SAN FRANCISCO (AFP) - Amazon said Monday it has agreed to buy the videogame platform Twitch for US$970 million (S$1.2 billion), bringing it access to a huge audience who watch games being streamed live via the site.
The three-year-old, San Francisco-based Twitch Interactive streams games being played for non-playing viewers to watch, and hosts gaming events. It allows viewers to chat with the players and others, lending it some of the qualities of social networking websites, and it sells advertising to generate income.
“Broadcasting and watching gameplay is a global phenomenon and Twitch has built a platform that brings together tens of millions of people who watch billions of minutes of games each month,” said Jeff Bezos, founder and chief executive of Amazon.com.
Twitch claims 55 million visitors a month to its website, via desktop computers, tablets and smartphones, and more than one million “broadcasters,” gamers who stream video of their games over the Internet via Twitch. It also says that visitors log in long periods on the website, averaging 106 minutes a day per person, putting it in the leagues of streaming video like Netflix.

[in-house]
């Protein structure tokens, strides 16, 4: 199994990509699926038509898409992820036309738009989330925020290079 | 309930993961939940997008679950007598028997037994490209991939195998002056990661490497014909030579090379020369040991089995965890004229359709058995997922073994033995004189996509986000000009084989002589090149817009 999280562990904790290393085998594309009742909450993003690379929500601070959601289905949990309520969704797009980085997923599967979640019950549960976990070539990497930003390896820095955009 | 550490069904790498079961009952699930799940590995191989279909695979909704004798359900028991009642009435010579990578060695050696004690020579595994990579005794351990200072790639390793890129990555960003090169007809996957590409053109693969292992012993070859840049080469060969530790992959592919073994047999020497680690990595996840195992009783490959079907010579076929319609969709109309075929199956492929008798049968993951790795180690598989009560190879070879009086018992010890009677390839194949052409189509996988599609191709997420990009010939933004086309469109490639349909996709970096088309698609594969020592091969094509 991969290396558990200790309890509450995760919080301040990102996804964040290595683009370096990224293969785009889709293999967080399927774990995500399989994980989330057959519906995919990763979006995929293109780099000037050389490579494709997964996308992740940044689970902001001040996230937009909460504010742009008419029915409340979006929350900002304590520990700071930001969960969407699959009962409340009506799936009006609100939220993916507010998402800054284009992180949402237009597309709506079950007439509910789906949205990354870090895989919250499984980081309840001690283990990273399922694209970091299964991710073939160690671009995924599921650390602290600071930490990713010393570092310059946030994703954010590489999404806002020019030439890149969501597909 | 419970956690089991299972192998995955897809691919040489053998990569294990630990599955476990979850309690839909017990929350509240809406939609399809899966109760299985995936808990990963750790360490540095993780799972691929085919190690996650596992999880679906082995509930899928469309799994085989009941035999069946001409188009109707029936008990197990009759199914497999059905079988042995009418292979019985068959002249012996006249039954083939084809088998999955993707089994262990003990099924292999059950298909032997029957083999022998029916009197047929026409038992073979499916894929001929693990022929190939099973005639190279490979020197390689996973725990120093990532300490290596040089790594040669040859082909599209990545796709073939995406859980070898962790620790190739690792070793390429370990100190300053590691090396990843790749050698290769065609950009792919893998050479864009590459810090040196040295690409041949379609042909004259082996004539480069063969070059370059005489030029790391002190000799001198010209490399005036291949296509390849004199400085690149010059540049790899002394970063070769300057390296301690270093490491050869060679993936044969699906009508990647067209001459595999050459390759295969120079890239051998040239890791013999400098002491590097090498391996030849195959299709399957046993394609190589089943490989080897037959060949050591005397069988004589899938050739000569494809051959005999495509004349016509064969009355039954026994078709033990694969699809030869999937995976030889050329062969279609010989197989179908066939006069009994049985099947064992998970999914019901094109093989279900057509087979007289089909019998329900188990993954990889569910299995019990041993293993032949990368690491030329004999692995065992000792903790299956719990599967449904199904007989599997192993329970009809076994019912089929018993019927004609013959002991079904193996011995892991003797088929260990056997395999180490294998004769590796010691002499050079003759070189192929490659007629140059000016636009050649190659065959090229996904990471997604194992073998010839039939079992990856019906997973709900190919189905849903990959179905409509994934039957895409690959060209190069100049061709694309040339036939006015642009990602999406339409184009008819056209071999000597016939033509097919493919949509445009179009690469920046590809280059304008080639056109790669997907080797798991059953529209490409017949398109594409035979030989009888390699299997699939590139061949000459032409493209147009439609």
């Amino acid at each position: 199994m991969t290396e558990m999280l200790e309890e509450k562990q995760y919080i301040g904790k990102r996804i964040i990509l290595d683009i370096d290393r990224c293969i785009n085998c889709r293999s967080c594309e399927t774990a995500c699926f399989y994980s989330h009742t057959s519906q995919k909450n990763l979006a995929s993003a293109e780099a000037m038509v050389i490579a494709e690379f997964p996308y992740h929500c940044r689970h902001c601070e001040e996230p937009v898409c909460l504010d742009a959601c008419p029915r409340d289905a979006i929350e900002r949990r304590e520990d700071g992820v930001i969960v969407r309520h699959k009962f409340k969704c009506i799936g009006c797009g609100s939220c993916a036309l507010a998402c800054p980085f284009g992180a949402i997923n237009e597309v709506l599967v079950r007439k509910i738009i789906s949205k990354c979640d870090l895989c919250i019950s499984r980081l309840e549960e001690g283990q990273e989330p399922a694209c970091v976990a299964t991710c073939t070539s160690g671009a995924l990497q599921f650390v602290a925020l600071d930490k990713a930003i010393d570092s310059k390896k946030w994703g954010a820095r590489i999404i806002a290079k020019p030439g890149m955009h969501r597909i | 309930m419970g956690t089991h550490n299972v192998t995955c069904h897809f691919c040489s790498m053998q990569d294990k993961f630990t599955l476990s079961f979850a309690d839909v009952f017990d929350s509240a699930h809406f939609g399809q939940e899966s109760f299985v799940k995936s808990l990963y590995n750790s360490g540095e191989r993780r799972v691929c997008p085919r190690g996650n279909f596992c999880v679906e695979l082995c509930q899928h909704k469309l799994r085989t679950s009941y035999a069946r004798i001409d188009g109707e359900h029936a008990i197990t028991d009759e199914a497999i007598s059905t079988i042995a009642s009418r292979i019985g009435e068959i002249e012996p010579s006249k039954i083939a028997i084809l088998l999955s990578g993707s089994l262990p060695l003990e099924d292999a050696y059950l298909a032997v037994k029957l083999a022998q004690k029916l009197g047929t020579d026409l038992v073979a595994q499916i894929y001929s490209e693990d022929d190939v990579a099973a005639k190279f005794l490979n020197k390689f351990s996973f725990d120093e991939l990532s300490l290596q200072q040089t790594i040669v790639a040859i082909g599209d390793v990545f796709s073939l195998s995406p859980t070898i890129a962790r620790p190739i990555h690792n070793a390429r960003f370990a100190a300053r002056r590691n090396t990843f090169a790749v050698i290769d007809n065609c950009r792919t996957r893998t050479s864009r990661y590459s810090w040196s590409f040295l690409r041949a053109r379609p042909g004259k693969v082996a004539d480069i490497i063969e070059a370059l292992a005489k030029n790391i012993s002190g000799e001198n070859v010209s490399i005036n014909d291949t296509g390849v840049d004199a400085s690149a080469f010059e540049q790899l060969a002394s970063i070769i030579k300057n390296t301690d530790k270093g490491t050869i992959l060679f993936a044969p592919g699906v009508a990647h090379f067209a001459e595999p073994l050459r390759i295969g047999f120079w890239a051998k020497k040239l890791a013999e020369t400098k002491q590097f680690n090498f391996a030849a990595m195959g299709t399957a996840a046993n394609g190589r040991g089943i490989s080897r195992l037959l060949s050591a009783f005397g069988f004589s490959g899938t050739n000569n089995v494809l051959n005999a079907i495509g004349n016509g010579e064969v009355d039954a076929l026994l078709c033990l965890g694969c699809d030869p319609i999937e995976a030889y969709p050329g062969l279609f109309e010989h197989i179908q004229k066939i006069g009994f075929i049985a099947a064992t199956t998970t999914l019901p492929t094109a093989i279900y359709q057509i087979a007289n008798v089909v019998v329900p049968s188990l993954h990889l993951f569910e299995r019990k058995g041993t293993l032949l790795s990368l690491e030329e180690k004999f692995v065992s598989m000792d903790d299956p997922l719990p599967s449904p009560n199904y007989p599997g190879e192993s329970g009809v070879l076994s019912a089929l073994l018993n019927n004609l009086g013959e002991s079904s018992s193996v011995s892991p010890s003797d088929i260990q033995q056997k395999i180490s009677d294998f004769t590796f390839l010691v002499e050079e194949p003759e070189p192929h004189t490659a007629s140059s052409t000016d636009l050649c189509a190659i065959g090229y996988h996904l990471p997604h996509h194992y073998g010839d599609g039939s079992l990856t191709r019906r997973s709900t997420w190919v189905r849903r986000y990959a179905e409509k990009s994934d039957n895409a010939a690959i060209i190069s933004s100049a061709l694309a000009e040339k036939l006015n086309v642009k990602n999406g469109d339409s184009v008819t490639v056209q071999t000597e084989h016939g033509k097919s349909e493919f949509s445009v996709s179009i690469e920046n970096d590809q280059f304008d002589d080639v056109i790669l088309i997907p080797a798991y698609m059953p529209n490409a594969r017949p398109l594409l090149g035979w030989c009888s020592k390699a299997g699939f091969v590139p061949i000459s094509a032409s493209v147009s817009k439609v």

In July, Twitch had more than 55 million unique visitors who viewed more than 15 billion minutes of content on Twitch produced by more than one million broadcasters, including individual gamers, pro players, publishers, developers, media outlets, conventions and stadium-filling e-sports organisations, Amazon said.
The online retail giant said it would acquire all of the outstanding shares of Twitch for about US$970 million in cash, with the deal, already approved by Twitch’s shareholders, expected to close by the end of the year.
That would support Amazon in its fight to capture a large share of the streaming audience market. The online retailing giant is already pressing hard to add users of its streaming movie service, hoping to overtake Netflix.
Amazon shares had climbed 0.7 per cent to US$334.02 Monday on media reports that the Twitter takeover was looming. Shares were up 0.1 per cent in after-market trade following the announcement.